[Show abstract][Hide abstract] ABSTRACT: The fundamental questions of what represents a macronutritionally balanced diet and how this maintains health and longevity remain unanswered. Here, the Geometric Framework, a state-space nutritional modeling method, was used to measure interactive effects of dietary energy, protein, fat, and carbohydrate on food intake, cardiometabolic phenotype, and longevity in mice fed one of 25 diets ad libitum. Food intake was regulated primarily by protein and carbohydrate content. Longevity and health were optimized when protein was replaced with carbohydrate to limit compensatory feeding for protein and suppress protein intake. These consequences are associated with hepatic mammalian target of rapamycin (mTOR) activation and mitochondrial function and, in turn, related to circulating branched-chain amino acids and glucose. Calorie restriction achieved by high-protein diets or dietary dilution had no beneficial effects on lifespan. The results suggest that longevity can be extended in ad libitum-fed animals by manipulating the ratio of macronutrients to inhibit mTOR activation.
[Show abstract][Hide abstract] ABSTRACT: Lipid deposition in the liver is associated with metabolic disorders including fatty liver disease, type II diabetes, and hepatocellular cancer. The enzymes acetyl-CoA carboxylase 1 (ACC1) and ACC2 are powerful regulators of hepatic fat storage; therefore, their inhibition is expected to prevent the development of fatty liver. In this study we generated liver-specific ACC1 and ACC2 double knockout (LDKO) mice to determine how the loss of ACC activity affects liver fat metabolism and whole-body physiology. Characterization of LDKO mice revealed unexpected phenotypes of increased hepatic triglyceride and decreased fat oxidation. We also observed that chronic ACC inhibition led to hyper-acetylation of proteins in the extra-mitochondrial space. In sum, these data reveal the existence of a compensatory pathway that protects hepatic fat stores when ACC enzymes are inhibited. Furthermore, we identified an important role for ACC enzymes in the regulation of protein acetylation in the extra-mitochondrial space.
[Show abstract][Hide abstract] ABSTRACT: A critical feature of obesity is enhanced insulin secretion from pancreatic β-cells, enabling the majority of individuals to maintain glycaemic control despite adiposity and insulin resistance. Surprisingly, the factors coordinating this adaptive β-cell response with adiposity have not been delineated. Here we show that fatty acid binding protein 4 (FABP4/aP2) is an adipokine released from adipocytes under obesogenic conditions, such as hypoxia, to augment insulin secretion. The insulinotropic action of FABP4 was identified using an in vitro system that recapitulates adipocyte to β-cell endocrine signalling, with glucose-stimulated insulin secretion (GSIS) as a functional readout, coupled with quantitative proteomics. Exogenous FABP4 potentiated GSIS in vitro and in vivo, and circulating FABP4 levels correlated with GSIS in humans. Insulin inhibited FABP4 release from adipocytes in vitro, in mice and in humans, consistent with feedback regulation. These data suggest that FABP4 and insulin form an endocrine loop coordinating the β-cell response to obesity.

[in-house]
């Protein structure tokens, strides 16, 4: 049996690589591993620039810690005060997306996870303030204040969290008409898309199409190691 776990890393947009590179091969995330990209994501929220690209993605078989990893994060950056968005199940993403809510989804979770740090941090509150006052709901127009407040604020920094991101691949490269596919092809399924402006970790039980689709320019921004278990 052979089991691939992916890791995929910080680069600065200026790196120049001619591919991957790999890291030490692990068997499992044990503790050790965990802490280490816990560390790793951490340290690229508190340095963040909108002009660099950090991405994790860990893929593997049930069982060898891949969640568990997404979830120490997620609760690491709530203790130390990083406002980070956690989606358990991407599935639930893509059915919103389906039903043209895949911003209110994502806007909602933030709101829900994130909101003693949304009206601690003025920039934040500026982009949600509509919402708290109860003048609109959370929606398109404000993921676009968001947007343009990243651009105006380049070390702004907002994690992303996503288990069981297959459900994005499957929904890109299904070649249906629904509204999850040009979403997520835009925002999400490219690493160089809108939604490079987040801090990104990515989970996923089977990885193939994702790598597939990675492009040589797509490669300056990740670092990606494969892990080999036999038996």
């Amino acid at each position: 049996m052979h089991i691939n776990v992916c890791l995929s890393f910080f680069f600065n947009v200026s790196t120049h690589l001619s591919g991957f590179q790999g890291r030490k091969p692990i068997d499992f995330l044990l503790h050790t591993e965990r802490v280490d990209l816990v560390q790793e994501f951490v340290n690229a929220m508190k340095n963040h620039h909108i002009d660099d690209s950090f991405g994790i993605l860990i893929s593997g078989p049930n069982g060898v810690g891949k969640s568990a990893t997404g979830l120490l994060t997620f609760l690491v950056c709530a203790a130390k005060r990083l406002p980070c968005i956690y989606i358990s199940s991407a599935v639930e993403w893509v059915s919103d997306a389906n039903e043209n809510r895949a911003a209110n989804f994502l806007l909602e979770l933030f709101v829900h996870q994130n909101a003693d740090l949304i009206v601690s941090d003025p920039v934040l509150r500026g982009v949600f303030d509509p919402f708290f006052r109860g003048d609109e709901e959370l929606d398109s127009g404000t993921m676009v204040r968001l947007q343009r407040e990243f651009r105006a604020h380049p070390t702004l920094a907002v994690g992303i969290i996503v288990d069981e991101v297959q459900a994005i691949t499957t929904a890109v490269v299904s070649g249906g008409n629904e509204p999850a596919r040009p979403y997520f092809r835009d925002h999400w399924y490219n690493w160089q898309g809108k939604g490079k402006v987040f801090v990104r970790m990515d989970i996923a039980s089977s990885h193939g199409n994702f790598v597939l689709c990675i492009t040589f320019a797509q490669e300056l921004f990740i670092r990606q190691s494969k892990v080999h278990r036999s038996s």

[Show abstract][Hide abstract] ABSTRACT: Excess dietary lipid generally leads to fat deposition and impaired glucose homeostasis, but consumption of fish oil (FO) alleviates many of these detrimental effects. The beneficial effects of FO are thought to be mediated largely via activation of the nuclear receptor peroxisomal-proliferator-activated receptor α (PPARα) by omega-3 polyunsaturated fatty acids and the resulting upregulation of lipid catabolism. However, pharmacological and genetic PPARα manipulations have yielded variable results. We have compared the metabolic effects of FO supplementation and the synthetic PPARα agonist Wy-14,643 (WY) in mice fed a lard-based high-fat diet. In contrast to FO, WY treatment resulted in little protection against diet-induced obesity and glucose intolerance, despite upregulating many lipid metabolic pathways. These differences were likely due to differential effects on hepatic lipid synthesis, with FO decreasing and WY amplifying hepatic lipid accumulation. Our results highlight that the beneficial metabolic effects of FO are likely mediated through multiple independent pathways.